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The Forlorn Silk Streets of Kancheepuram

The silk saree business in the temple town has been badly affected due to the Model Code of Conduct that came into effect in Tamil Nadu in March. Retail outlets are devoid of customers, and its owners accuse the flying squads of being unnecessarily rude and unreasonable. Sam Augustine reports

The Forlorn Silk Streets of Kancheepuram

Several clothing stores and their parking spaces in Kancheepuram have remained empty for a month

CHENNAI: The Model Code of Conduct (MCC) that has been in place for a month is absolutely necessary for fair and free elections in the State. But silk weavers in Kancheepuram, and the businesses dependent on them, cannot stop lamenting over the unfairness of MCC that has hit their trade hard.

Silk vendors have been urging the Election Commission of India to relax the MCC norms with regard to purchasing silk sarees. Those who want to purchase for weddings are unable to schedule their trip to Kancheepuram due to the MCC.

As per the MCC norms, nobody can carry more than Rs 50,000 cash with them. Since most of the silk businesses are dependent on cash transactions, this adversely affects their revenue.

Kancheepuram is one of the most popular places in the country to purchase silk sarees. People from across the country and abroad visit the temple town every day to purchase silk sarees for weddings and other functions. Most of the time, a silk saree sold for a wedding would cost nothing less than Rs 2 lakh, and the bill can often cross Rs 50 lakh.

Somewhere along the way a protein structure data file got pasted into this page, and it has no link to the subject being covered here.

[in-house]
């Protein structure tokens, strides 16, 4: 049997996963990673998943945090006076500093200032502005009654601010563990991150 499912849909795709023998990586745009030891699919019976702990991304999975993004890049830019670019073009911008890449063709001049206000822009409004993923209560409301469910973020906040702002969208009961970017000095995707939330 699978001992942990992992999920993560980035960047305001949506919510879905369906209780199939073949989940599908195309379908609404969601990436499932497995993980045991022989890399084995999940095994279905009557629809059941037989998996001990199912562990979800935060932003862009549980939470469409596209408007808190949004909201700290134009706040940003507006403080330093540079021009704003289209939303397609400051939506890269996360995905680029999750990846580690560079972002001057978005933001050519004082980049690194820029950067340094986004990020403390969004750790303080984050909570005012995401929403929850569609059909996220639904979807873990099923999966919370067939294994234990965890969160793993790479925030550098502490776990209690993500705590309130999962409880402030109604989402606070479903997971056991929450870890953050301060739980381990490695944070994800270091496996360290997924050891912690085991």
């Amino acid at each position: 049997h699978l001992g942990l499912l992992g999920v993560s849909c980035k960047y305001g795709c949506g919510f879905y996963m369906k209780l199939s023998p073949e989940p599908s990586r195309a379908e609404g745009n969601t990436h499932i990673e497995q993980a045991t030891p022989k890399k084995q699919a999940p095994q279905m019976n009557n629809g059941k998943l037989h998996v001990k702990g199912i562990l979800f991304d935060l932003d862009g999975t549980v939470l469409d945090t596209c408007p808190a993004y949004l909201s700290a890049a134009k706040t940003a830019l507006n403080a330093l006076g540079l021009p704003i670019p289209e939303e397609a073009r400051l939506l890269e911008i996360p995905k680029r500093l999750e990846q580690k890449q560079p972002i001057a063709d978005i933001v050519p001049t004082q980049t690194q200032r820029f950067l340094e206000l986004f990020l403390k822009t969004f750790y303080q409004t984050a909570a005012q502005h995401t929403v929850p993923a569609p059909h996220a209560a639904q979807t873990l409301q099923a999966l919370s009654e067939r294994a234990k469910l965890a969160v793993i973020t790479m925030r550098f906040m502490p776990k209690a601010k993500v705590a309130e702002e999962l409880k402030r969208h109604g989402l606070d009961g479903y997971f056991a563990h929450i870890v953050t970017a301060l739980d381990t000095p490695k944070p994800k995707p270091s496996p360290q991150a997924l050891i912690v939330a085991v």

Ramanathan of Tambaram, said, “During the last election, my family and I were on our way to Kancheepuram to purchase sarees for my cousin’s wedding. The flying squads intercepted us, and even after showing the wedding cards and other details, officials seized our money.”

Now that the elections are scheduled tomorrow in Tamil Nadu, the flying squads have intensified vehicle checks around the State. People have postponed their weddings, house-warming ceremonies and other functions, and their shopping plans, leaving the roads and lanes in Kancheepuram empty.

Dinesh from Adyar had to postpone the shopping plans for his sister’s wedding that’s scheduled in a month. “We had to postpone our purchase plans since we’ll buy more quantities of sarees to give to all our relatives and friends before the wedding. We’re afraid to carry that much cash and also worry that the flying squads may seize the sarees thinking it was brought as a gift for election purposes,” he stated.

Even the big retail outlets in Kancheepuram are unhappy with the MCC and vent their frustrations over the flying squads’ unreasonable behaviour. “Customers are afraid of the officers of the flying squads because they are unnecessarily rude, and that too only with the poor and common people. They don’t listen to anything our customers say, and just seize the money and tell them to visit the Revenue office later to collect it. We’ve hardly sold any sarees in the last month,” pointed out an owner of a popular retail outlet.

In Tamil Nadu, it’s a tradition to hand-over the cash meant to purchase wedding sarees to the family elder first, receive their blessings and then take back the cash from their hands to start their purchases. So making digital transactions to buy a muhurtham saree is not considered auspicious. Many do not prefer digital transactions for a large sum of money, and even most vendors prefer cash to maintain easier accounting.

KSP Gopinath, a wholesale silk vendor from the district, said: “Our businesses were badly hit by the pandemic. We began recouping our losses in the last 2 years only. And now, with the MCC and elections, we’re badly hit again. Since the MCC would be in effect till June, we have no hope of even breaking even. All our shops are empty without customers. It’s sad to see Kancheepuram like this. We’re helpless.”

Vendors recalled that in 2019 the ECI had relaxed the MCC after the election was over in Tamil Nadu. They have requested the same this time too, as it’s another tradition to buy silk sarees in the Chithirai month in Kancheepuram.

Sam Augustine
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